Yet it is quite true in one sense that monasteries are devoted to Communism and that monks are all Communists. Their economic and ethical life is an exception to a general civilization of feudalism or family life. Yet their privileged position was regarded as rather a prop of social order. They give to certain communal ideas their proper and proportionate place in the State; and something of the same thing was true of the Common Land. We should welcome the chance of allowing any guilds or groups of a communal colour their proper and proportionate place in the State; we should be perfectly willing to mark off some part of the land as Common Land…
G.K. Chesterton, Outline of Sanity I.4
Commons are not governed by the market, in which individuals exchange private property, nor by the state, in which the public authority metes out distributive justice. Rather, they are governed by the cooperative authority of the people who use the commons. Historically, commons appear in traditional agrarian societies as common pastures for grazing livestock, common forests to gather wood, and common rivers for irrigation and fishing. These are not stockpiles of resources to be used up, traded, or distributed. Rather, they are ecological systems which are “tilled and kept” by their human lords for the common good (Genesis 2:15). In the formula of David Bollier, ‘a resource + a community + a set of social protocols = the commons.’ (“The Commons: Short and Sweet”)
Socialists sometimes claim that the commons are part of the history of collectivism. “But when we look at historic small farm societies, common property and private property rights usually occur together” (A Small Farm Future, page 173). In fact, as Hillaire Belloc describes, the commons are part of the history of distributism:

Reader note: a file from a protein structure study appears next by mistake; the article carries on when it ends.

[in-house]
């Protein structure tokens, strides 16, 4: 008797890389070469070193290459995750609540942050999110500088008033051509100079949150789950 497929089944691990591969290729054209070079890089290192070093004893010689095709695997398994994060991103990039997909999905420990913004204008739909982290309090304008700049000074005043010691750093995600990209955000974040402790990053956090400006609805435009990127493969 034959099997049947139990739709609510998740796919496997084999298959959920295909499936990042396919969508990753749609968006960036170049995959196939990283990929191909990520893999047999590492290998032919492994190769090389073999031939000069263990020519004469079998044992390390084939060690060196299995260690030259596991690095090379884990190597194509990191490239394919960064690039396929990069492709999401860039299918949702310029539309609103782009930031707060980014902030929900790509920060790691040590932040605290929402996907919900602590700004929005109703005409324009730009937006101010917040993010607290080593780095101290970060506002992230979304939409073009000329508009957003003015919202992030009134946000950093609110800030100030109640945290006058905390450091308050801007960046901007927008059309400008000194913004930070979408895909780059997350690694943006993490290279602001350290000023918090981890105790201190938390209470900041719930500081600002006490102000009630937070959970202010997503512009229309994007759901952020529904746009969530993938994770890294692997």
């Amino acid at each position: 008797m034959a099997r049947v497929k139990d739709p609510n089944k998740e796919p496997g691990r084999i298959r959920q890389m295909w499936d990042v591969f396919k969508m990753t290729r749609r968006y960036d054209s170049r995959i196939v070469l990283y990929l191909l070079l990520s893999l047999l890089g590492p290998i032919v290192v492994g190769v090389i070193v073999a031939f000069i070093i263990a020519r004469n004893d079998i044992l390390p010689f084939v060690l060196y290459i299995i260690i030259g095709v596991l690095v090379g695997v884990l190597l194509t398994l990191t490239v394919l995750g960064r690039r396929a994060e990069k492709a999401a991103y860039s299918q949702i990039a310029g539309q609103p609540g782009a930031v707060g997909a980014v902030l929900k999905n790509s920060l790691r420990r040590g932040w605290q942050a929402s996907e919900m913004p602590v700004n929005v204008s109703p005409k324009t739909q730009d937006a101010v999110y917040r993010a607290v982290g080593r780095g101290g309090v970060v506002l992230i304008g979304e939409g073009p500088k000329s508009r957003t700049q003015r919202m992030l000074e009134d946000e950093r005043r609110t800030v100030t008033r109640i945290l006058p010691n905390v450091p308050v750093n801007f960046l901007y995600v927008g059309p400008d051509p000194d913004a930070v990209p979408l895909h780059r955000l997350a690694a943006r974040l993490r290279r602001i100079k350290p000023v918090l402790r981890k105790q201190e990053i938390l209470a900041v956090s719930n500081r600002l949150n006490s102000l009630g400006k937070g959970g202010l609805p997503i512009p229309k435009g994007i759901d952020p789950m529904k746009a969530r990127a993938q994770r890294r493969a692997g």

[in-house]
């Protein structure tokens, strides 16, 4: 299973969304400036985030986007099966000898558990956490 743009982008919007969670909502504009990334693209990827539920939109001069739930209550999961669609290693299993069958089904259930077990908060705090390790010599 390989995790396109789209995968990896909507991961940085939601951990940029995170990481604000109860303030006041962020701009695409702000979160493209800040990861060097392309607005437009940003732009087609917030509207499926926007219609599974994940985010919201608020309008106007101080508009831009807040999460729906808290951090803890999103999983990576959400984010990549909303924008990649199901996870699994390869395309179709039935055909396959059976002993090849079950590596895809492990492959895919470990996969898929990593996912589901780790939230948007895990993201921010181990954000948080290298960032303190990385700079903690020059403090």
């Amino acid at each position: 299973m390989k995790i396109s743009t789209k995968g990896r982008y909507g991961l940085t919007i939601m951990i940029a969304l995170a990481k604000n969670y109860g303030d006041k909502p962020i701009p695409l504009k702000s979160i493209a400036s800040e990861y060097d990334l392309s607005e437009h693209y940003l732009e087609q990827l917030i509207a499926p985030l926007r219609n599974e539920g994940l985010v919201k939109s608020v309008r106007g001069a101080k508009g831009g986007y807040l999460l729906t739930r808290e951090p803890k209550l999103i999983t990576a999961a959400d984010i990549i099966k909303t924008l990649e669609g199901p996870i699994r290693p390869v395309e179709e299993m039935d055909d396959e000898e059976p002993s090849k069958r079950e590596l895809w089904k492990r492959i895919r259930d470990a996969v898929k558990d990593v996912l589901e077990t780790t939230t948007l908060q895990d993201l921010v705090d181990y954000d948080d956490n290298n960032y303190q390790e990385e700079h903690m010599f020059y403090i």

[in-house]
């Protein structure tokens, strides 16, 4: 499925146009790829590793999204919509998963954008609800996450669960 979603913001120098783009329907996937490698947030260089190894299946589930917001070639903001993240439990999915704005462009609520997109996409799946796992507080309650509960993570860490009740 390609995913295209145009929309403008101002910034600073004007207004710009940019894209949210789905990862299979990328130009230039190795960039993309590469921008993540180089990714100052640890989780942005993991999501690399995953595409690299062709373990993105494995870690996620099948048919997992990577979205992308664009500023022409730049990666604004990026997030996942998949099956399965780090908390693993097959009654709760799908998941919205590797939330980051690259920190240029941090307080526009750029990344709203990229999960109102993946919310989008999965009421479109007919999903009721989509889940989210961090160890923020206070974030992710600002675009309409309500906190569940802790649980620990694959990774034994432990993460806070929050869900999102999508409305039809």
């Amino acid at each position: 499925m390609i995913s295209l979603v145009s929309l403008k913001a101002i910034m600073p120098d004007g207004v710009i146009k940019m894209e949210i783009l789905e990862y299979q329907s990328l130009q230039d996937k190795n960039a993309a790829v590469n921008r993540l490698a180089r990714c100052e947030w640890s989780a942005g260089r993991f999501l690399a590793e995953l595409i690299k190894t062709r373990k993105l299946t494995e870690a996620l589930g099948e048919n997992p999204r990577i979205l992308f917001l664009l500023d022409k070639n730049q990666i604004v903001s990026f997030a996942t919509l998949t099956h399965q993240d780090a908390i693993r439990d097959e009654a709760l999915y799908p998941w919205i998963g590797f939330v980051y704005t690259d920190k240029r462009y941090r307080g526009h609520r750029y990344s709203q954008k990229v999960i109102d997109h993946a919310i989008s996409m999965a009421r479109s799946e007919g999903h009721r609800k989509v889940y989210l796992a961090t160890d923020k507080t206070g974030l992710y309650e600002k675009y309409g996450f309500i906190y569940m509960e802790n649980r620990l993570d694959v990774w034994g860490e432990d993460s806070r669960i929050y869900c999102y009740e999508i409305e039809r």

There was common land, but it was common land jealously guarded by men who were also personal proprietors of other land. Common property in the village was but one of the forms of property, and was used rather as the fly-wheel to preserve the regularity of the co-operative machine than as a type of holding in any way peculiarly sacred. (The Servile State, Section III)
Commons were important in the medieval village because they supported the family farm. A peasant might own only a few acres, but through the commons he had access to much more.
Some people claim that the commons inevitably led to poverty, because selfish individuals would free-ride on the land and destroy it. But historically, it was the enclosure of the commons, a capitalist movement starting in the early 16th century in which the state stole common land and gave it to private owners, which made agricultural life increasingly difficult and forced peasants off the land. “Economies of scale, especially in the agricultural sector, end up forcing smallholders to sell their land or to abandon their traditional crops” (Laudato Si’ § 129).
So how do commons operate? In general, commons are protected from overuse by agreements within the village membership. “A commons is not a free-for-all.” Rather it often limits use to basic needs, not wants. “Intimate local interaction also lowers the cost of managing and monitoring the commons” (A Small Farm Future, pages 181-183). Unfortunately, liberalism inevitably rejects the authority of local communities to govern their customs. Commons are difficult to maintain without a subsidiary state.
A commons allows a community to protect the future of their land from distant businessmen or state officials, who have no personal attachments and are often happy to exploit and destroy the land for profit. A community, who understands the local environment, weather, plants, and animals, can responsibly use the land for generations. Pope Francis explains that “attempts to resolve all problems through uniform regulations or technical interventions can lead to overlooking the complexities of local problems which demand the active participation of all members of the community. New processes taking shape cannot always fit into frameworks imported from outside; they need to be based in the local culture itself” (Laudato Si’ § 144).